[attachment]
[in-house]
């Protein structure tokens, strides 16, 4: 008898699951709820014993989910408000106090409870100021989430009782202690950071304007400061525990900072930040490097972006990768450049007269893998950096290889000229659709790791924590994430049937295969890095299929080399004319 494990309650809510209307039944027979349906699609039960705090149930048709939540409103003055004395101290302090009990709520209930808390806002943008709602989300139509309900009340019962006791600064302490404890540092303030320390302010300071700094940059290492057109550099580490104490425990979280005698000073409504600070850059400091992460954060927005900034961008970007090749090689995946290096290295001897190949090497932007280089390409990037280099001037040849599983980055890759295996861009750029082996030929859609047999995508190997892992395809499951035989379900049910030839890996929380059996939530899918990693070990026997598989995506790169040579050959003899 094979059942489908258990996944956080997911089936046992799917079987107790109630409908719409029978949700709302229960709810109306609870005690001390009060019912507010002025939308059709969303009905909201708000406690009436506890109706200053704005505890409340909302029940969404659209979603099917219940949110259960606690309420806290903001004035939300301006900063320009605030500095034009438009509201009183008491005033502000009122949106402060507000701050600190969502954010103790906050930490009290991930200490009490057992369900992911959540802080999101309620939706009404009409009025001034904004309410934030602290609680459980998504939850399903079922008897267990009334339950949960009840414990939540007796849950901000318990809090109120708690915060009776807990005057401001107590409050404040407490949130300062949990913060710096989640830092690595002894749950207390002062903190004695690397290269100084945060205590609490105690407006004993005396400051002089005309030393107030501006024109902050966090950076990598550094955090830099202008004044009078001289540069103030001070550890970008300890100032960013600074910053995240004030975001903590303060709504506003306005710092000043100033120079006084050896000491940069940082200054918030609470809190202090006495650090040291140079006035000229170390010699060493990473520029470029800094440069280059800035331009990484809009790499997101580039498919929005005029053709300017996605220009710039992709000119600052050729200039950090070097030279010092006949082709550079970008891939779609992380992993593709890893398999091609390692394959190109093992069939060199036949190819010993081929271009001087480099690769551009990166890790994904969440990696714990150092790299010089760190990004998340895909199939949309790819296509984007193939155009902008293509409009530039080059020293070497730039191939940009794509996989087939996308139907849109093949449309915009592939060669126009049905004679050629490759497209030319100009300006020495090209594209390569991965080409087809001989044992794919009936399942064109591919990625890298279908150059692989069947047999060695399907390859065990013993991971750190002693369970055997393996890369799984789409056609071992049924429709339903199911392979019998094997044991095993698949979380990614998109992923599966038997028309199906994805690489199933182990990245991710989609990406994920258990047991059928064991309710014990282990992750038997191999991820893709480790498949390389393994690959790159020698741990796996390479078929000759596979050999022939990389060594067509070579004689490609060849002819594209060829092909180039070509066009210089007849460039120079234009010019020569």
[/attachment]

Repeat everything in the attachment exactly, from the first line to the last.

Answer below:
[in-house]
């Protein structure tokens, strides 16, 4: 008898699951709820014993989910408000106090409870100021989430009782202690950071304007400061525990900072930040490097972006990768450049007269893998950096290889000229659709790791924590994430049937295969890095299929080399004319 494990309650809510209307039944027979349906699609039960705090149930048709939540409103003055004395101290302090009990709520209930808390806002943008709602989300139509309900009340019962006791600064302490404890540092303030320390302010300071700094940059290492057109550099580490104490425990979280005698000073409504600070850059400091992460954060927005900034961008970007090749090689995946290096290295001897190949090497932007280089390409990037280099001037040849599983980055890759295996861009750029082996030929859609047999995508190997892992395809499951035989379900049910030839890996929380059996939530899918990693070990026997598989995506790169040579050959003899 094979059942489908258990996944956080997911089936046992799917079987107790109630409908719409029978949700709302229960709810109306609870005690001390009060019912507010002025939308059709969303009905909201708000406690009436506890109706200053704005505890409340909302029940969404659209979603099917219940949110259960606690309420806290903001004035939300301006900063320009605030500095034009438009509201009183008491005033502000009122949106402060507000701050600190969502954010103790906050930490009290991930200490009490057992369900992911959540802080999101309620939706009404009409009025001034904004309410934030602290609680459980998504939850399903079922008897267990009334339950949960009840414990939540007796849950901000318990809090109120708690915060009776807990005057401001107590409050404040407490949130300062949990913060710096989640830092690595002894749950207390002062903190004695690397290269100084945060205590609490105690407006004993005396400051002089005309030393107030501006024109902050966090950076990598550094955090830099202008004044009078001289540069103030001070550890970008300890100032960013600074910053995240004030975001903590303060709504506003306005710092000043100033120079006084050896000491940069940082200054918030609470809190202090006495650090040291140079006035000229170390010699060493990473520029470029800094440069280059800035331009990484809009790499997101580039498919929005005029053709300017996605220009710039992709000119600052050729200039950090070097030279010092006949082709550079970008891939779609992380992993593709890893398999091609390692394959190109093992069939060199036949190819010993081929271009001087480099690769551009990166890790994904969440990696714990150092790299010089760190990004998340895909199939949309790819296509984007193939155009902008293509409009530039080059020293070497730039191939940009794509996989087939996308139907849109093949449309915009592939060669126009049905004679050629490759497209030319100009300006020495090209594209390569991965080409087809001989044992794919009936399942064109591919990625890298279908150059692989069947047999060695399907390859065990013993991971750190002693369970055997393996890369799984789409056609071992049924429709339903199911392979019998094997044991095993698949979380990614998109992923599966038997028309199906994805690489199933182990990245991710989609990406994920258990047991059928064991309710014990282990992750038997191999991820893709480790498949390389393994690959790159020698741990796996390479078929000759596979050999022939990389060594067509070579004689490609060849002819594209060829092909180039070509066009210089007849460039120079234009010019020569």